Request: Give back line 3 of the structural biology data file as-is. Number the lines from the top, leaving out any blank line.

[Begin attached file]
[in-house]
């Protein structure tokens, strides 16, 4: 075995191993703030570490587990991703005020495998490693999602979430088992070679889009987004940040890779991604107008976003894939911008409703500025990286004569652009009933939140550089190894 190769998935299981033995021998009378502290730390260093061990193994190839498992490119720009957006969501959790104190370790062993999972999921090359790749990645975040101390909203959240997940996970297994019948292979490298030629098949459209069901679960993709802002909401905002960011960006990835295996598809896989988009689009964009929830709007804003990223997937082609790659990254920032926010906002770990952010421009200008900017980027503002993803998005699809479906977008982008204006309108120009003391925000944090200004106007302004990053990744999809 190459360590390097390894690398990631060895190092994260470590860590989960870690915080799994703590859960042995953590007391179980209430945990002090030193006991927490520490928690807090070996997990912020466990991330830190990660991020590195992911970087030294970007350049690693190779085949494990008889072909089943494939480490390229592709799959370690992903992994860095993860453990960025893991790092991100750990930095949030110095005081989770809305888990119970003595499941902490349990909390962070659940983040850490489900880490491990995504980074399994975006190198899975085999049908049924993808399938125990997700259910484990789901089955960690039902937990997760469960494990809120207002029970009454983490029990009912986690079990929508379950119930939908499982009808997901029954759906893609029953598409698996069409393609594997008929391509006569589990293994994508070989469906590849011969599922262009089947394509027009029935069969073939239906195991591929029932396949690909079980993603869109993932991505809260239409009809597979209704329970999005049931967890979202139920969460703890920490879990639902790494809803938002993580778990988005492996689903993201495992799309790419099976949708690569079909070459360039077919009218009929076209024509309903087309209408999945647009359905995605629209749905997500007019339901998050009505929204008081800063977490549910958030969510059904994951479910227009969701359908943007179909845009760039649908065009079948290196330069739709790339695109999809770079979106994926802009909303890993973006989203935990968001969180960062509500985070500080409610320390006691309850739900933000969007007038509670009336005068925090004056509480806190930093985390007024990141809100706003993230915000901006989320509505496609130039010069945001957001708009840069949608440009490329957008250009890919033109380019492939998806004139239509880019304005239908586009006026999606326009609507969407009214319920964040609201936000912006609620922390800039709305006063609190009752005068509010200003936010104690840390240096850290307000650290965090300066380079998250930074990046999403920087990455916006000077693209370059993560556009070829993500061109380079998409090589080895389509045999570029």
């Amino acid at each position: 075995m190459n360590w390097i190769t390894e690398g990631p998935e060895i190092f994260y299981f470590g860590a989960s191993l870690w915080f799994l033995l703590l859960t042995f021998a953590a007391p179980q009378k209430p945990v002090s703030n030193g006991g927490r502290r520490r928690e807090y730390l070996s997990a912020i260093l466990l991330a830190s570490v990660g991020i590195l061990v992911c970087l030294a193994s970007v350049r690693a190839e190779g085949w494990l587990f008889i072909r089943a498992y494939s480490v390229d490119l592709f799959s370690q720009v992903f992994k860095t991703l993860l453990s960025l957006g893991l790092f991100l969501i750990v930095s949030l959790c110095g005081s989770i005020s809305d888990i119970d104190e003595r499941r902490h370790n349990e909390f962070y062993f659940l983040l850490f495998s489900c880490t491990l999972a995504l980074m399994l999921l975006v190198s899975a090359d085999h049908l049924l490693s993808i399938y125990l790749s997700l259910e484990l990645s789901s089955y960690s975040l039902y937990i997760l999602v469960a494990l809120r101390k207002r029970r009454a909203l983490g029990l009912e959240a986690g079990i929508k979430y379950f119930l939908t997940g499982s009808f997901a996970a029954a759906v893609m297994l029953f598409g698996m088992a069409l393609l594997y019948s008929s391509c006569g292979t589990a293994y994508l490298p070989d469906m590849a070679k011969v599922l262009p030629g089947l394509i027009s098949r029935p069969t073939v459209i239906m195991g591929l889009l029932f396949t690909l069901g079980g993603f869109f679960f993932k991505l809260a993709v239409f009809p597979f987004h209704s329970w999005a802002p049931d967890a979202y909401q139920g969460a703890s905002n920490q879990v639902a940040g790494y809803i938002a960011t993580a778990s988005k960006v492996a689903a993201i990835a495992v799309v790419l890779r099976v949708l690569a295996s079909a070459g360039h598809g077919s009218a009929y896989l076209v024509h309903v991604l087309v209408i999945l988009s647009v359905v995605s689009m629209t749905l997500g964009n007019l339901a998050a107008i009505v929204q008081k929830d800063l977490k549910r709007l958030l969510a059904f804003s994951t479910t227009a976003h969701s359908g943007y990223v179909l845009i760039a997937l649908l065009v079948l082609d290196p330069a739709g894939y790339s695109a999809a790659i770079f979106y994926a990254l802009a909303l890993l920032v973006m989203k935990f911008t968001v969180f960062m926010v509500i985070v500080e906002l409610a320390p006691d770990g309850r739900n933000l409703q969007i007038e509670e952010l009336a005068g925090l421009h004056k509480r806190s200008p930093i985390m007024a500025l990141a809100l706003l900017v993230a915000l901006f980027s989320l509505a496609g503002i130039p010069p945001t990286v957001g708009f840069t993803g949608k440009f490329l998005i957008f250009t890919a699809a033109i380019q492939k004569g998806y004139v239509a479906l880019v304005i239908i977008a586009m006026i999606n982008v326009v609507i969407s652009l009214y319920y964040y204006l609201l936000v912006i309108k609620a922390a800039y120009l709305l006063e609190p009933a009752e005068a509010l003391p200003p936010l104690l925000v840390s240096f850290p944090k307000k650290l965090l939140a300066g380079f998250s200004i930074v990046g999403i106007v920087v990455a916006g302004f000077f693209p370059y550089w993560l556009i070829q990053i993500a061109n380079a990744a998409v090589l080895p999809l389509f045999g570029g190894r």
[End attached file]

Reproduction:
């Amino acid at each position: 075995m190459n360590w390097i190769t390894e690398g990631p998935e060895i190092f994260y299981f470590g860590a989960s191993l870690w915080f799994l033995l703590l859960t042995f021998a953590a007391p179980q009378k209430p945990v002090s703030n030193g006991g927490r502290r520490r928690e807090y730390l070996s997990a912020i260093l466990l991330a830190s570490v990660g991020i590195l061990v992911c970087l030294a193994s970007v350049r690693a190839e190779g085949w494990l587990f008889i072909r089943a498992y494939s480490v390229d490119l592709f799959s370690q720009v992903f992994k860095t991703l993860l453990s960025l957006g893991l790092f991100l969501i750990v930095s949030l959790c110095g005081s989770i005020s809305d888990i119970d104190e003595r499941r902490h370790n349990e909390f962070y062993f659940l983040l850490f495998s489900c880490t491990l999972a995504l980074m399994l999921l975006v190198s899975a090359d085999h049908l049924l490693s993808i399938y125990l790749s997700l259910e484990l990645s789901s089955y960690s975040l039902y937990i997760l999602v469960a494990l809120r101390k207002r029970r009454a909203l983490g029990l009912e959240a986690g079990i929508k979430y379950f119930l939908t997940g499982s009808f997901a996970a029954a759906v893609m297994l029953f598409g698996m088992a069409l393609l594997y019948s008929s391509c006569g292979t589990a293994y994508l490298p070989d469906m590849a070679k011969v599922l262009p030629g089947l394509i027009s098949r029935p069969t073939v459209i239906m195991g591929l889009l029932f396949t690909l069901g079980g993603f869109f679960f993932k991505l809260a993709v239409f009809p597979f987004h209704s329970w999005a802002p049931d967890a979202y909401q139920g969460a703890s905002n920490q879990v639902a940040g790494y809803i938002a960011t993580a778990s988005k960006v492996a689903a993201i990835a495992v799309v790419l890779r099976v949708l690569a295996s079909a070459g360039h598809g077919s009218a009929y896989l076209v024509h309903v991604l087309v209408i999945l988009s647009v359905v995605s689009m629209t749905l997500g964009n007019l339901a998050a107008i009505v929204q008081k929830d800063l977490k549910r709007l958030l969510a059904f804003s994951t479910t227009a976003h969701s359908g943007y990223v179909l845009i760039a997937l649908l065009v079948l082609d290196p330069a739709g894939y790339s695109a999809a790659i770079f979106y994926a990254l802009a909303l890993l920032v973006m989203k935990f911008t968001v969180f960062m926010v509500i985070v500080e906002l409610a320390p006691d770990g309850r739900n933000l409703q969007i007038e509670e952010l009336a005068g925090l421009h004056k509480r806190s200008p930093i985390m007024a500025l990141a809100l706003l900017v993230a915000l901006f980027s989320l509505a496609g503002i130039p010069p945001t990286v957001g708009f840069t993803g949608k440009f490329l998005i957008f250009t890919a699809a033109i380019q492939k004569g998806y004139v239509a479906l880019v304005i239908i977008a586009m006026i999606n982008v326009v609507i969407s652009l009214y319920y964040y204006l609201l936000v912006i309108k609620a922390a800039y120009l709305l006063e609190p009933a009752e005068a509010l003391p200003p936010l104690l925000v840390s240096f850290p944090k307000k650290l965090l939140a300066g380079f998250s200004i930074v990046g999403i106007v920087v990455a916006g302004f000077f693209p370059y550089w993560l556009i070829q990053i993500a061109n380079a990744a998409v090589l080895p999809l389509f045999g570029g190894r």